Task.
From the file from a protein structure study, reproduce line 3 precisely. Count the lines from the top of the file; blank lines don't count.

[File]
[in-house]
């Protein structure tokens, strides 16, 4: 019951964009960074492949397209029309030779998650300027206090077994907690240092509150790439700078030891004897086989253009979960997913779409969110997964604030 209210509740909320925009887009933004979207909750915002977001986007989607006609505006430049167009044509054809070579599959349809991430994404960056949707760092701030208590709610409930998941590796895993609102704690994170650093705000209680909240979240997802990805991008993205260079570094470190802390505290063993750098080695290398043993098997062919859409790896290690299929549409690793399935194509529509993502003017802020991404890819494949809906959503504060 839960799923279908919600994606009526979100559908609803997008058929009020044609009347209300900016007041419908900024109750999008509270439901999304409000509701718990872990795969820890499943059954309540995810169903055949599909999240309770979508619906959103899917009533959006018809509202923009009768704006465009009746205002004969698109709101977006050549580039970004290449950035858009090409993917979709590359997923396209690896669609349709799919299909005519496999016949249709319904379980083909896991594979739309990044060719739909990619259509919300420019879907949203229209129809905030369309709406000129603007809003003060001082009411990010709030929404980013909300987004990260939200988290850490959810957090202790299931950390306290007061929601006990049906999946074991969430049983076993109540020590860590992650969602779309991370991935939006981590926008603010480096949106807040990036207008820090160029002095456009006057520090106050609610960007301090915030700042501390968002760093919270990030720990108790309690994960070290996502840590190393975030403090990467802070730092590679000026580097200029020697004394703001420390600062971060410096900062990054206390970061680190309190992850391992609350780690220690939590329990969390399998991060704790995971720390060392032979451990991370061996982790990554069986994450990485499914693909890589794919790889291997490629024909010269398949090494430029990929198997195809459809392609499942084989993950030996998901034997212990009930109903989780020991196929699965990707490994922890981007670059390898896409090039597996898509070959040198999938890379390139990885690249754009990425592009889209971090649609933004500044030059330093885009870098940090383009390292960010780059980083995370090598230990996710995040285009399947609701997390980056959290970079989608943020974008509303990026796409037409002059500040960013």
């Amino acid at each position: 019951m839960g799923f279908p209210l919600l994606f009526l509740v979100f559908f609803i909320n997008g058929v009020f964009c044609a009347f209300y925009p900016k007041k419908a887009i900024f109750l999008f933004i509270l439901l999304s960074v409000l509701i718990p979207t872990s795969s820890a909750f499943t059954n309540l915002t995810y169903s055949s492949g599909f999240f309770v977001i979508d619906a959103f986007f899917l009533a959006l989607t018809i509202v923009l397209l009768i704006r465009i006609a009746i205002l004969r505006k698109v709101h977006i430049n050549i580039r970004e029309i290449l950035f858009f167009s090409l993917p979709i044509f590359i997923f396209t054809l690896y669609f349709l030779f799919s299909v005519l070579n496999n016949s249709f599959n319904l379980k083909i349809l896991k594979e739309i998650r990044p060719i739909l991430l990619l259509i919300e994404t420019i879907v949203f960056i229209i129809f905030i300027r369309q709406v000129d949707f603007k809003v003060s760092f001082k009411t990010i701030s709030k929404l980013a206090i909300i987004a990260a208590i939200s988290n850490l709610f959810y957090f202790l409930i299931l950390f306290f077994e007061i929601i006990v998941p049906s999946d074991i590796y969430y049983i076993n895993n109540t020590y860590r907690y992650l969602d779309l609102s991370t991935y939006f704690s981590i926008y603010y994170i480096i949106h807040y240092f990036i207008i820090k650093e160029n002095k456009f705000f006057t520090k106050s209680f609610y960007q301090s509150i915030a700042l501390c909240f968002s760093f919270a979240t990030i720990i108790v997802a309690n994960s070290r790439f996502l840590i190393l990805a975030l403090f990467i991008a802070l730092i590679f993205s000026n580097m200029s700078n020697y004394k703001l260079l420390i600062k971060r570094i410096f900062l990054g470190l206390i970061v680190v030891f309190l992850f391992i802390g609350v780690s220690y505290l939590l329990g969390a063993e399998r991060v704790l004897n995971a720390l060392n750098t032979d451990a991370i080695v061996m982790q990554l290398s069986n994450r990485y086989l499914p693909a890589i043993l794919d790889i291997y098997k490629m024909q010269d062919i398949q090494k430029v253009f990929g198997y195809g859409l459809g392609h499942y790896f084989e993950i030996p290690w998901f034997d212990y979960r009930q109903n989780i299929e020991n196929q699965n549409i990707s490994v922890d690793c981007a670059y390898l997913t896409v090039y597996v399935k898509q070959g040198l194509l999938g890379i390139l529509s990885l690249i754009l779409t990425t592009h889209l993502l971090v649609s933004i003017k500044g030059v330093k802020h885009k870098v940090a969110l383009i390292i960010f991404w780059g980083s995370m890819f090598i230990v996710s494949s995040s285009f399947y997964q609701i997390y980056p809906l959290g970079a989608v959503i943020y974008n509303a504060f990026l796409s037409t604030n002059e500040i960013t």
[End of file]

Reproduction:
């Amino acid at each position: 019951m839960g799923f279908p209210l919600l994606f009526l509740v979100f559908f609803i909320n997008g058929v009020f964009c044609a009347f209300y925009p900016k007041k419908a887009i900024f109750l999008f933004i509270l439901l999304s960074v409000l509701i718990p979207t872990s795969s820890a909750f499943t059954n309540l915002t995810y169903s055949s492949g599909f999240f309770v977001i979508d619906a959103f986007f899917l009533a959006l989607t018809i509202v923009l397209l009768i704006r465009i006609a009746i205002l004969r505006k698109v709101h977006i430049n050549i580039r970004e029309i290449l950035f858009f167009s090409l993917p979709i044509f590359i997923f396209t054809l690896y669609f349709l030779f799919s299909v005519l070579n496999n016949s249709f599959n319904l379980k083909i349809l896991k594979e739309i998650r990044p060719i739909l991430l990619l259509i919300e994404t420019i879907v949203f960056i229209i129809f905030i300027r369309q709406v000129d949707f603007k809003v003060s760092f001082k009411t990010i701030s709030k929404l980013a206090i909300i987004a990260a208590i939200s988290n850490l709610f959810y957090f202790l409930i299931l950390f306290f077994e007061i929601i006990v998941p049906s999946d074991i590796y969430y049983i076993n895993n109540t020590y860590r907690y992650l969602d779309l609102s991370t991935y939006f704690s981590i926008y603010y994170i480096i949106h807040y240092f990036i207008i820090k650093e160029n002095k456009f705000f006057t520090k106050s209680f609610y960007q301090s509150i915030a700042l501390c909240f968002s760093f919270a979240t990030i720990i108790v997802a309690n994960s070290r790439f996502l840590i190393l990805a975030l403090f990467i991008a802070l730092i590679f993205s000026n580097m200029s700078n020697y004394k703001l260079l420390i600062k971060r570094i410096f900062l990054g470190l206390i970061v680190v030891f309190l992850f391992i802390g609350v780690s220690y505290l939590l329990g969390a063993e399998r991060v704790l004897n995971a720390l060392n750098t032979d451990a991370i080695v061996m982790q990554l290398s069986n994450r990485y086989l499914p693909a890589i043993l794919d790889i291997y098997k490629m024909q010269d062919i398949q090494k430029v253009f990929g198997y195809g859409l459809g392609h499942y790896f084989e993950i030996p290690w998901f034997d212990y979960r009930q109903n989780i299929e020991n196929q699965n549409i990707s490994v922890d690793c981007a670059y390898l997913t896409v090039y597996v399935k898509q070959g040198l194509l999938g890379i390139l529509s990885l690249i754009l779409t990425t592009h889209l993502l971090v649609s933004i003017k500044g030059v330093k802020h885009k870098v940090a969110l383009i390292i960010f991404w780059g980083s995370m890819f090598i230990v996710s494949s995040s285009f399947y997964q609701i997390y980056p809906l959290g970079a989608v959503i943020y974008n509303a504060f990026l796409s037409t604030n002059e500040i960013t």